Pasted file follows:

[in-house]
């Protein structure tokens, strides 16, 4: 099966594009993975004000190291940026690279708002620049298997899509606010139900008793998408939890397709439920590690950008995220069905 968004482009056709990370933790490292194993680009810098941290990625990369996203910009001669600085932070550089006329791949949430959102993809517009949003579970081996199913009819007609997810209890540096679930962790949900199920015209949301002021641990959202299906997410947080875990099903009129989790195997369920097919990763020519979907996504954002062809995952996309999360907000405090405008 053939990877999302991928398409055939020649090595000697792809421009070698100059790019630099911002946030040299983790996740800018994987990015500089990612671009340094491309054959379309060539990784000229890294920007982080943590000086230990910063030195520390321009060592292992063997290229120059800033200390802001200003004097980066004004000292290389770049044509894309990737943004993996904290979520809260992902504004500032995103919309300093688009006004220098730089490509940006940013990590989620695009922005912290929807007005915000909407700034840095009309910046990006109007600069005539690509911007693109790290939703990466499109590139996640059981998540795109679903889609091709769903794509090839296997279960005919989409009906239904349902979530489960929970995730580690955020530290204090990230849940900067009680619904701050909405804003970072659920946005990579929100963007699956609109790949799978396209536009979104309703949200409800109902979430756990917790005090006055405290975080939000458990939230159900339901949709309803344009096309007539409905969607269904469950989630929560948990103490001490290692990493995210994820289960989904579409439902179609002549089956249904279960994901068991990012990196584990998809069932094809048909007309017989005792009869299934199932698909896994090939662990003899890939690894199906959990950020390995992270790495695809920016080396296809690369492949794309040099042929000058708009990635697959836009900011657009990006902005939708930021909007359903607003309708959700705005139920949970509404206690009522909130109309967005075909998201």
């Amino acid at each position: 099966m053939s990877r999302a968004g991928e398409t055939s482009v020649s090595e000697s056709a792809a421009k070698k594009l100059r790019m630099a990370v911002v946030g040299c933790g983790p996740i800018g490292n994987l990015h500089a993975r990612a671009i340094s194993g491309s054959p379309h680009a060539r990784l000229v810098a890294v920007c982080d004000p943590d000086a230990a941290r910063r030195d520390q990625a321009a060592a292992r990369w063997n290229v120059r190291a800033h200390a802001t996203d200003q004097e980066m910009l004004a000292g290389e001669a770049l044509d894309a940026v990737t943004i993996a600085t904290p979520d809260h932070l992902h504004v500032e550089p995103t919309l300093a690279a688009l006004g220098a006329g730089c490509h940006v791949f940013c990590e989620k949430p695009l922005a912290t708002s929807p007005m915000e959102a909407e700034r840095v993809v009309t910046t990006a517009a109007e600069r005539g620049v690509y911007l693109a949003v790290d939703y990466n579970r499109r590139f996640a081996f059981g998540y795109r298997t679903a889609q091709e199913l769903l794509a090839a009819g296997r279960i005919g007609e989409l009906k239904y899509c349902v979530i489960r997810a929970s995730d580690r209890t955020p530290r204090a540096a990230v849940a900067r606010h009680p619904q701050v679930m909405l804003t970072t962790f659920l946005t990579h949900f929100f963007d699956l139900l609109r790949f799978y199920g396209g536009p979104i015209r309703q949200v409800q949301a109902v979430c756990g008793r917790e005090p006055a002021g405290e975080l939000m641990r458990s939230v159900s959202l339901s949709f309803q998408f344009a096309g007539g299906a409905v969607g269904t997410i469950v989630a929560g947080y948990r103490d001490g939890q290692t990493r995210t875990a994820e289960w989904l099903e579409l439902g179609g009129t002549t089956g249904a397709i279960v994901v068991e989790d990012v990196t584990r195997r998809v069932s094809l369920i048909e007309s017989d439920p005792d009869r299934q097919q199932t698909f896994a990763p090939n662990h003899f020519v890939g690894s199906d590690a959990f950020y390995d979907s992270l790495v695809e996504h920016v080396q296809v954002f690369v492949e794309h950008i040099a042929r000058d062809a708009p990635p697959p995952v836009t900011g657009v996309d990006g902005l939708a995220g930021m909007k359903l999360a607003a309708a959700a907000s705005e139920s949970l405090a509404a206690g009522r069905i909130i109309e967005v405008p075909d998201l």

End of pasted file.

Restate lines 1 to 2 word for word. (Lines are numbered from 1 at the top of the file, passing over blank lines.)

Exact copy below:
[in-house]
């Protein structure tokens, strides 16, 4: 099966594009993975004000190291940026690279708002620049298997899509606010139900008793998408939890397709439920590690950008995220069905 968004482009056709990370933790490292194993680009810098941290990625990369996203910009001669600085932070550089006329791949949430959102993809517009949003579970081996199913009819007609997810209890540096679930962790949900199920015209949301002021641990959202299906997410947080875990099903009129989790195997369920097919990763020519979907996504954002062809995952996309999360907000405090405008 053939990877999302991928398409055939020649090595000697792809421009070698100059790019630099911002946030040299983790996740800018994987990015500089990612671009340094491309054959379309060539990784000229890294920007982080943590000086230990910063030195520390321009060592292992063997290229120059800033200390802001200003004097980066004004000292290389770049044509894309990737943004993996904290979520809260992902504004500032995103919309300093688009006004220098730089490509940006940013990590989620695009922005912290929807007005915000909407700034840095009309910046990006109007600069005539690509911007693109790290939703990466499109590139996640059981998540795109679903889609091709769903794509090839296997279960005919989409009906239904349902979530489960929970995730580690955020530290204090990230849940900067009680619904701050909405804003970072659920946005990579929100963007699956609109790949799978396209536009979104309703949200409800109902979430756990917790005090006055405290975080939000458990939230159900339901949709309803344009096309007539409905969607269904469950989630929560948990103490001490290692990493995210994820289960989904579409439902179609002549089956249904279960994901068991990012990196584990998809069932094809048909007309017989005792009869299934199932698909896994090939662990003899890939690894199906959990950020390995992270790495695809920016080396296809690369492949794309040099042929000058708009990635697959836009900011657009990006902005939708930021909007359903607003309708959700705005139920949970509404206690009522909130109309967005075909998201």